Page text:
Meanwhile Jane is still recovering from blisters and an aching back after spending 4 weekends on her knees, hand forking 100 litres of donkey poo charged biochar into her garden. ‘I love my garden but I haven’t had the time to look after the soil for the last few years, and it had got compacted and mossy, but after a lot of hard work the improvement is really noticeable. I’ve taken some pictures during the process, (see base of page) and will take more at the same time next year to chart progress’.
So, what is Biochar?
♥ Biochar is charred biomass that is intended for use in soil and growing medium.
♥ We’d love to have come up with this idea, but it’s not new. Every time lightning hits and plant material is charred it eventually gets incorporated into the soil. It’s totally natural!
♥ Our Biochar is Herefordshire wood converted into a solid carbon residue by heating wood in the absence of oxygen.
♥ The remaining carbon matrix has a massive surface area. If 100g was expanded it would cover anywhere between the size of a tennis court and a football field. This is due to the many water and nutrient carrying vessels in the biomass.
♥ Biochar is a tool used to bring out the best characteristics of a soil.
♥ More efficient water and nutrient use.
♥ The huge surface area of the char provides beneficial microbes and mycelium with homes. Isn’t that hospitable now?
♥ Carbon from the atmosphere is trapped (sequestered) in Biochar.
♥ Char is not biologically degradable so it will persist in the soil for many years supporting its infrastructure.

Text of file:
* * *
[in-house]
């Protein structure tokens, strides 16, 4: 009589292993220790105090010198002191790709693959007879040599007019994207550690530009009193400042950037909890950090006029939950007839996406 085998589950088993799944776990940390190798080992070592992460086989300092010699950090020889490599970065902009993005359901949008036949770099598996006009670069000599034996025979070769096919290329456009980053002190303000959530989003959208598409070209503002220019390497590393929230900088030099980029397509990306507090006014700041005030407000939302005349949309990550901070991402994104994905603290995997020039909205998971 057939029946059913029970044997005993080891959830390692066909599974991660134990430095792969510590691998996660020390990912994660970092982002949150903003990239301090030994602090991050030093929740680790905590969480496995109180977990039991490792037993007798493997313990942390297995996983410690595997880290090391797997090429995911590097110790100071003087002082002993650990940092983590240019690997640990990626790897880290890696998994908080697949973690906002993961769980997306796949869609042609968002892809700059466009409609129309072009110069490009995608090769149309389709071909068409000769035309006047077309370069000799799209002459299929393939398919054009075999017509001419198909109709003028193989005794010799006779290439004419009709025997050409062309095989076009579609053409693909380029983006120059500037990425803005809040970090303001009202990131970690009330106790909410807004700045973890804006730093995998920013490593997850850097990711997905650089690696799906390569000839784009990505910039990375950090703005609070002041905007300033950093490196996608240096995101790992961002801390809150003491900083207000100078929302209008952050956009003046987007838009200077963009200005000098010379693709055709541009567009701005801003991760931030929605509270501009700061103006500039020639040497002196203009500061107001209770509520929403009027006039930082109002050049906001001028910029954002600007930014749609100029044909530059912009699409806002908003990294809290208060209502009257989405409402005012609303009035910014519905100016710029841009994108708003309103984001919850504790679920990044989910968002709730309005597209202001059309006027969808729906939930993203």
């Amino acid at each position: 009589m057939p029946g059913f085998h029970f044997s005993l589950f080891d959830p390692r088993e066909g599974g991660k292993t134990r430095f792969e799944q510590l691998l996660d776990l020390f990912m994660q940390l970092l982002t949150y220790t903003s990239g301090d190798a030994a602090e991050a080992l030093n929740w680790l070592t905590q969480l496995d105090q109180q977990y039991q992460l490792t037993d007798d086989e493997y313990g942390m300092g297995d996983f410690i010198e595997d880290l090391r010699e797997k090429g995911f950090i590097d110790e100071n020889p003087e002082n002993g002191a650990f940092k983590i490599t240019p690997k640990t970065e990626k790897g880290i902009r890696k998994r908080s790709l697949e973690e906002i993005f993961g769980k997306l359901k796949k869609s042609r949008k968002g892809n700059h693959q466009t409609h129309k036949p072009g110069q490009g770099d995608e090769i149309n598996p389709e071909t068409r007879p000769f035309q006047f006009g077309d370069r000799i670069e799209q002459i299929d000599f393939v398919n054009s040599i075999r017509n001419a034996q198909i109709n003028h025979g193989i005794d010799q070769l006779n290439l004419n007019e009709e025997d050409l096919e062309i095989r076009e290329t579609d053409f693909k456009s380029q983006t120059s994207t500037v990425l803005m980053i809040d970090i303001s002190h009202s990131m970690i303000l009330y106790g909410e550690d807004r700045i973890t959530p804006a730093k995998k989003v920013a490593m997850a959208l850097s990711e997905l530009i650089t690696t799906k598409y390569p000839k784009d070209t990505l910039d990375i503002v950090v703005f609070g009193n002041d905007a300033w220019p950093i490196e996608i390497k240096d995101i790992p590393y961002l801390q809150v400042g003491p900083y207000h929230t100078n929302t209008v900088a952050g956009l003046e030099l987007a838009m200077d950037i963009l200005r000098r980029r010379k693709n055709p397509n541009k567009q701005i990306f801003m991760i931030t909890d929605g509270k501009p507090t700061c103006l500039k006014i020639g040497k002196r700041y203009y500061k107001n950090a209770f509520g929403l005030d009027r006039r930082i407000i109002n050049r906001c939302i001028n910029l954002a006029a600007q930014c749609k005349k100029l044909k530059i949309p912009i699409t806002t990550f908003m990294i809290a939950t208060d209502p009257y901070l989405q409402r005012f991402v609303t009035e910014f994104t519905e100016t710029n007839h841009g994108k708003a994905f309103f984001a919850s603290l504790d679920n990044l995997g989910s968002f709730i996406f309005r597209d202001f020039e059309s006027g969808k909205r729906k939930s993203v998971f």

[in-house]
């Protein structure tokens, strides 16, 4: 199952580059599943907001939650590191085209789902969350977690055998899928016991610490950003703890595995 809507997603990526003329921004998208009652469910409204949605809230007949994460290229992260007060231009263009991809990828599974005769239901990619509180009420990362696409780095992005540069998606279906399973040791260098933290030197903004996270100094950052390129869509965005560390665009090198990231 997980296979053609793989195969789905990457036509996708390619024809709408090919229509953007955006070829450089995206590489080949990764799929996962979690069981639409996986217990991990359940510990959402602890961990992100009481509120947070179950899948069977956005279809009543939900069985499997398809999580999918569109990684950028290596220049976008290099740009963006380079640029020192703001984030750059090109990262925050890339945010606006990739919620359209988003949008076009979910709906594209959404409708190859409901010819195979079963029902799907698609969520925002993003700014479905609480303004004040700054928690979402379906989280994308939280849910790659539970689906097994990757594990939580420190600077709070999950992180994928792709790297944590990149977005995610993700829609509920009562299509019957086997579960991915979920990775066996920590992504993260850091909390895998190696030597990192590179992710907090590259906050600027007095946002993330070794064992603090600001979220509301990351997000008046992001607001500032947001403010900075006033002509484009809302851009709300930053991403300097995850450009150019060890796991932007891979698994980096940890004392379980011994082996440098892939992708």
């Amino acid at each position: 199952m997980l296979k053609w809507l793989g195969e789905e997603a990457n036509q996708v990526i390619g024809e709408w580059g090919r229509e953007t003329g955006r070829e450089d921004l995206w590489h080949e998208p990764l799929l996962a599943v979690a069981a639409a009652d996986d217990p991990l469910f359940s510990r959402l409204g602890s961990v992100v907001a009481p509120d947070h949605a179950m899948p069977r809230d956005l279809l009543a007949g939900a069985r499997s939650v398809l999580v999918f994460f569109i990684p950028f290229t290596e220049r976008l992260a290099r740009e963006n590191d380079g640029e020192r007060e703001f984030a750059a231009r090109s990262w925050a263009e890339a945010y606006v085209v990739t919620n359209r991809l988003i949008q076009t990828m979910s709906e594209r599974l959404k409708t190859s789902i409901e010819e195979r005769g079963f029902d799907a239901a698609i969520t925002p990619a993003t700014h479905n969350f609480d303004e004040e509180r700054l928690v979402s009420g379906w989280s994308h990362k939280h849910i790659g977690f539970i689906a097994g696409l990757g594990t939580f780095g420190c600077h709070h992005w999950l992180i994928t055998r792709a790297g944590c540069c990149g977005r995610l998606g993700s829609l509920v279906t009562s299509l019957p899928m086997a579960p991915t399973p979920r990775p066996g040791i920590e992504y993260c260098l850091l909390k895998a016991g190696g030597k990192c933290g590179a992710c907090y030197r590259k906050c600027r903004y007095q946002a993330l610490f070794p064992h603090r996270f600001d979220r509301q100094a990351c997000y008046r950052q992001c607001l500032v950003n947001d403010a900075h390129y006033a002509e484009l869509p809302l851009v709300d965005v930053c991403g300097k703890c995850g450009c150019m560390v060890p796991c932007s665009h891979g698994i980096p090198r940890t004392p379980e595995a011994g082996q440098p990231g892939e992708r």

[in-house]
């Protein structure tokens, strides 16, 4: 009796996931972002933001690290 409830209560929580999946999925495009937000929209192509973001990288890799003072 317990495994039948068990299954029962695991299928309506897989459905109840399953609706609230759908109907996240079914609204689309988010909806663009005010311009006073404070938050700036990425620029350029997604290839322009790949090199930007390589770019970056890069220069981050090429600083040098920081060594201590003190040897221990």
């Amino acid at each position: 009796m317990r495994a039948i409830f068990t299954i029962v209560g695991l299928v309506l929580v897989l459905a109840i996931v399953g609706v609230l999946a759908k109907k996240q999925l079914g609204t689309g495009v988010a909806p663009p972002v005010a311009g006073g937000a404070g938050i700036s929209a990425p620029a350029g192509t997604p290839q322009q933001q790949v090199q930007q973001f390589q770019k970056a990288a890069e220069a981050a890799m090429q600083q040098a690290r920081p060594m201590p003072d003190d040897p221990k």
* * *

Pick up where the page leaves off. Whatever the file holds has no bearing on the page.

♥ During the composting process Nitrogen volatises as ammonia. The char absorbs this Nitrogen and keeps it in the compost.
♥ Speeds of composting in heaps can be increased by adding Biochar. This will also charge your char with nutrients ready for use in the garden.
Naked Biochar – no additions
♥ Use it like chipped bark as a decorative mulch on flower pots or beds. Black makes an excellent blackdrop.
♥ Charge your own: Add a handful to your compost bin in every layer.
♥ Soak in comfrey tea or sea weed extract and leave to mature for at least 2 weeks.
♥ Mix with manure at a rate of 2 Biochar : 1 manure, and mature for at least 2 weeks.
♥ Mix with grass clippings at 50:50, wet down, cover with cardboard and leave for at least 2-3 months. Or mix with compost for more instant results in a couple of weeks.
♥ Keep chickens? For 12 chickens throw in a 5 gallon bucket of char or chicken poo to their run. On the yearly clean out you’ll have deodorised poo charged char.
♥ Ready mixed 2/3 biochar with 1/3 aged five year old donkey poo for your delectation.
♥ Mix with compost for use in planters at 5-10%. This looks like 1 shovel of charged char to 10 of compost.
♥ Add to planting holes.
♥ Lay along seed drills.
♥ Add to your veg patch and flower bed soil at a rate of 5-10%. This looks like ¼ – ½ inch spread over the soil and incorporated 5 inches deep.
We would love to make more Biochar. Funny odd bits of wood from the Herefordshire woodlands we manage that we can’t use for our premium products are the perfect ingredient for making Biochar. We’d love to hear what you think about your Biochar and what you do with it. Email us at firstname.lastname@example.org